Our library system periodically hosts adult Ed programs for the community. The other night there was one about turning your turf lawn into a - and I quote the presenter here - a native paradise for pollinators. Figuring he knew more than I did (ours is three years old and far from a paradise), I settled in to learn.
My granddaughter, the same one who schooled me about moths, is now fascinated with bats. Among other things, I gave her a bat abode for her 8th birthday thinking she would keep her stuffed bats in it. (Yes, there really are bat “stuffies”!). When she unwrapped it, you would have thought she had received a priceless treasure. What surprised me even more though, was how excited her dad was about the gift. He immediately went outside and walked around the house to figure out where it would hang.
I spend A LOT of time at a nearby native plant nursery. (Let’s just say that they love to see my car pull up! ) it’s not just a great place to buy plants, but it’s also a great place to learn about natives from the experts. The staff are knowledgeable, enthusiastic and remarkably patient with those of us who are learning. I didn’t realize how patient they were until I overheard this exchange.
My flower gardens were at their peak. They had plenty of spring rain to push lush growth and the warmth of consistent sunny days is producing bloom after bloom. My hibiscus blossoms were as big as dinner plates, my bright red pentas the delight of the local hummingbirds and butterflies flocked to my zinnias. It was the fleeting time of year gardeners celebrate.
This past week was National Moth Week. Don’t feel badly if you missed it - I didn’t pick up on it until Thursday. Even then I have to admit I was skeptical; my perception of moths was somewhat negative. Either they hung around the porch lights at night making nuisances of themselves or they took bites out of sweaters – expensive wool sweaters. I just couldn’t feature why moths needed to be celebrated for an entire week!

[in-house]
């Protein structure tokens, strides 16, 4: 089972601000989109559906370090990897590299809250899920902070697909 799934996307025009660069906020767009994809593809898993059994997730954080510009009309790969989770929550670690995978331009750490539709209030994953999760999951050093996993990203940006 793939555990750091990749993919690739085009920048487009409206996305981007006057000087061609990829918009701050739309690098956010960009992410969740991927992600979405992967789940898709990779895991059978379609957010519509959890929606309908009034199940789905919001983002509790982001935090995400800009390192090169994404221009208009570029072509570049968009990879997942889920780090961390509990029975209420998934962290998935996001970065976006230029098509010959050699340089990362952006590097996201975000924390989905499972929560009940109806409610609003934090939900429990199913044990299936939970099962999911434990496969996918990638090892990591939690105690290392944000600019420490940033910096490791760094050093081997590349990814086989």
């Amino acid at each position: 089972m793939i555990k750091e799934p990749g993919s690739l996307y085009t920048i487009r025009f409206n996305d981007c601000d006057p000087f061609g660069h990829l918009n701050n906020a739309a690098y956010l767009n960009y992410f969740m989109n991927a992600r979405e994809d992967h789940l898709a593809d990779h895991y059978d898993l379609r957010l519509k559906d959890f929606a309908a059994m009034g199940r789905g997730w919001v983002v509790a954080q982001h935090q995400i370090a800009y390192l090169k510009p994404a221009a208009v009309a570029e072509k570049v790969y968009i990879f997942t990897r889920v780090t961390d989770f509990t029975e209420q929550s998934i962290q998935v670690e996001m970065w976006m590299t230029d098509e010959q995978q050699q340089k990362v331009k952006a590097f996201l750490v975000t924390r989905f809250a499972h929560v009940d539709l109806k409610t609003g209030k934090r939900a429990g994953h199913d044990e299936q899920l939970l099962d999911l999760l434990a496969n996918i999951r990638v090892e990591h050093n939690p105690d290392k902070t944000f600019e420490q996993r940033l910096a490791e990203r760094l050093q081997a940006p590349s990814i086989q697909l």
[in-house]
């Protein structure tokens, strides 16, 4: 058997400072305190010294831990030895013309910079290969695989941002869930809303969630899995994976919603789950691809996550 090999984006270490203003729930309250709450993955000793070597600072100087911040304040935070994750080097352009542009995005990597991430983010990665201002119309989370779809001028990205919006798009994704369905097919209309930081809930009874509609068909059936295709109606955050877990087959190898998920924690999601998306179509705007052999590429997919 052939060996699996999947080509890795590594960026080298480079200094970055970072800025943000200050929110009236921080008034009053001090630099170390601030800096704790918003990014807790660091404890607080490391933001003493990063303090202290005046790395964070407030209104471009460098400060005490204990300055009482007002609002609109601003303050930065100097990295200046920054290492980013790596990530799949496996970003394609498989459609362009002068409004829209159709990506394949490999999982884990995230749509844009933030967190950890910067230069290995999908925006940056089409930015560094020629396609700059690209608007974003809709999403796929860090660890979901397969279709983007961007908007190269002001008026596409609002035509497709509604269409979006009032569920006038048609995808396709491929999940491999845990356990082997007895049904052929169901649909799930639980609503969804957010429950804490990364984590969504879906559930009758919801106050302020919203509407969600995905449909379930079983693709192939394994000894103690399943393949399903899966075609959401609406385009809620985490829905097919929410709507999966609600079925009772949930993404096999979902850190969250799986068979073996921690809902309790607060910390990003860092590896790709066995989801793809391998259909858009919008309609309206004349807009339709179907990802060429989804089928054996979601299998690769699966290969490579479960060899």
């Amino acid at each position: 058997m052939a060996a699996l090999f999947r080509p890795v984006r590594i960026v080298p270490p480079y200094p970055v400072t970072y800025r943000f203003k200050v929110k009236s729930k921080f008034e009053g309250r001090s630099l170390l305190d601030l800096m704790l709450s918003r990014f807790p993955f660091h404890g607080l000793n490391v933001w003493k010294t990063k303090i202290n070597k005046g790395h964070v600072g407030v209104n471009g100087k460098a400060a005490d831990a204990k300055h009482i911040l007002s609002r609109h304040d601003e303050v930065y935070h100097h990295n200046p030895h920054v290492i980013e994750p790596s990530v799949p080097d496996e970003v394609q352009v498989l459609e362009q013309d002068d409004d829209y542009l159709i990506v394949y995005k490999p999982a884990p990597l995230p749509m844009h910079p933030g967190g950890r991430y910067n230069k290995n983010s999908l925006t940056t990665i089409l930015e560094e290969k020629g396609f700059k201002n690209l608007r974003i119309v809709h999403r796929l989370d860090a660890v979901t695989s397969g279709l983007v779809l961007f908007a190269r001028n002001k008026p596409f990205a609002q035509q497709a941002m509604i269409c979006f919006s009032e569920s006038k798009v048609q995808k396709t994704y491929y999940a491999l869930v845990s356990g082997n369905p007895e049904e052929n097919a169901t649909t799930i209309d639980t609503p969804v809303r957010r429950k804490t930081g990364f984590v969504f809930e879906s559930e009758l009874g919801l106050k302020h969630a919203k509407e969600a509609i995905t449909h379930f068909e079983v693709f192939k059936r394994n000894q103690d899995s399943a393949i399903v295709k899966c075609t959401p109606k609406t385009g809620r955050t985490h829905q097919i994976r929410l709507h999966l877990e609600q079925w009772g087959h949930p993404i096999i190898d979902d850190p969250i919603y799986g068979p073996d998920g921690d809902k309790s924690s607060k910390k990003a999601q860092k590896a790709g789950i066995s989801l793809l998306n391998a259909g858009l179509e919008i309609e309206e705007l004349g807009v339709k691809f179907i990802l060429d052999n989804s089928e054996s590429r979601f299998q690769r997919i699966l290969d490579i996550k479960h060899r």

One of the most exciting things I discovered in my ramblings is that the message to protect our pollinators is not only being heard, but it is also being put into practice. In every town we visited in every one of the five states, gardens filled with native flowers were flourishing. And to top it off, bumblebees were slowly perusing the blossom buffets in four of the five states. (Unfortunately, one of our stops was Wyoming where bumblebees have already disappeared. I was encouraged though, to see that an effort is being made to draw them back; the Wyoming gardens were filled with bumblebee delicacies.)
My 85 year old neighbor called me out over last week’s blog. Initially I was crushed because she is always my biggest fan, but once I got past ego, I had to admit that she was right. I dropped a problem in my reader’s laps — disappearing bumble bees —and then just left it there. I offered no solutions, nothing for the reader to follow up on. This week I intend to change that because there definitely are ways to protect bumblebees and help them become regular visitors in your garden.
My granddaughter is terrified of bees — especially bumble bees. She comes by it naturally. Her mother is terrified of them too. I think it stems from seeing her baby sister repeatedly stung by a swarm of honeybees while playing on a neighborhood school playground. I’ll admit that it was a traumatic incident, but it happened over 30 years ago, so it’s time to move on! (On a side note- the one who was actually stung isn’t bothered in the least by bees; she considers them her garden friends)